Contemporary

Contemporary Japan: Society and Culture

The Japanese archipelago — with more than one thousand islands in all — spans diverse living environments: snowy mountains in the northern island of Hokkaido; bustling cities such as Tokyo, Kyoto, and Osaka; tropical rice paddies in southern Kyushu. In the video segments below, Harvard University professors Theodore Bestor (anthropology) and Helen Hardacre (Japanese society and religion) describe the character of both urban and rural life in Japan.  
 
Click to view video segments on the following topics, or click here to read a transcript of all five segments.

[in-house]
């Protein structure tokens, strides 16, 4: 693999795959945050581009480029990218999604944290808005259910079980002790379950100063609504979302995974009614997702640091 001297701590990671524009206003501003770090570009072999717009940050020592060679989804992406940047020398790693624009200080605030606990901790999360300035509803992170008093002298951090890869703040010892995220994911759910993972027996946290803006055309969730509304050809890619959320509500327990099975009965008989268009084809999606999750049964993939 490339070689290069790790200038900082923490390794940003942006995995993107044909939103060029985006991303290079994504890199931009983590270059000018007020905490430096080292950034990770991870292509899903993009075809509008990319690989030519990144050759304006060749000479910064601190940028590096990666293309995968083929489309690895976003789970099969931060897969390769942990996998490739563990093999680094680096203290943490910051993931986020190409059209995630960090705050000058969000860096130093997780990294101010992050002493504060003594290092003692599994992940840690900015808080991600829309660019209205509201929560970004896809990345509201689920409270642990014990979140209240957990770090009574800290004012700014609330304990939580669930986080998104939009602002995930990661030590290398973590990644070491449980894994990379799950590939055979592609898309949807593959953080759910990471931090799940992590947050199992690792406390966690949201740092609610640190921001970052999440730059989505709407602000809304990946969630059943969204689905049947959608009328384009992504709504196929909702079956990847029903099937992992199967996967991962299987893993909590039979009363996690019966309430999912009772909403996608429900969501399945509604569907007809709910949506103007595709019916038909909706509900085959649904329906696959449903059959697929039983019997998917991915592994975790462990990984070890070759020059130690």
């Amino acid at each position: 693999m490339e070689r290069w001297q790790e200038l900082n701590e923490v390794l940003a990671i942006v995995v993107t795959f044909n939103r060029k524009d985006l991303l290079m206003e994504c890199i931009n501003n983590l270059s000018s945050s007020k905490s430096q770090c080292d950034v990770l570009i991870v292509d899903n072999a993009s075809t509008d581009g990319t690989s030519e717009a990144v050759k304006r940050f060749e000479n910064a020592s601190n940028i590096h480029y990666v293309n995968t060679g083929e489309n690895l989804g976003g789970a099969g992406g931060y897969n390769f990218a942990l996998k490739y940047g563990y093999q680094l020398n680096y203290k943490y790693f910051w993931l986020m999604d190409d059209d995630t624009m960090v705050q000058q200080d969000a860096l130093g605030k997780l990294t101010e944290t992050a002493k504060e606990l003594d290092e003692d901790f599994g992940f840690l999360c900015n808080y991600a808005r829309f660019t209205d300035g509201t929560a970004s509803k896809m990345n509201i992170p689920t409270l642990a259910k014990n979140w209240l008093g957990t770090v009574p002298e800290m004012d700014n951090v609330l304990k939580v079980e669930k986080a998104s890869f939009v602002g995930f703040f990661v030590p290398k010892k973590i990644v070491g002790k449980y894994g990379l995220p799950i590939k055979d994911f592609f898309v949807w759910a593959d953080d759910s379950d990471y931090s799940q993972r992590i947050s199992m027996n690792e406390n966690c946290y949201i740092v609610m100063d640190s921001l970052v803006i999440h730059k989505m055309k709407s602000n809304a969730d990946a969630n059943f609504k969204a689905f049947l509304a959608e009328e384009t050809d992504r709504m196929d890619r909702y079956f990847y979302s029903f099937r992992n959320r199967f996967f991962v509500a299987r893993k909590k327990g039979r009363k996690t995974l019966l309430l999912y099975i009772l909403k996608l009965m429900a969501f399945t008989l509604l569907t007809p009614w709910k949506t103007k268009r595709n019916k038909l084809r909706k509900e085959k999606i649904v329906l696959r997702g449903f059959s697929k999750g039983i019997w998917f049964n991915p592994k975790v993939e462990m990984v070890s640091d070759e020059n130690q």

· Tokyo · Volunteer Fire Departments · Neighborhood Associations
· Neighborhoods, Crime, and Police · Rural Life  
Although Japanese family roles have changed considerably in the 20th century, aspects of the traditional ie, or “continuing family,” still remain. The Japanese have a saying that even if an extended family does not live together, parents and grandparents should live near enough to
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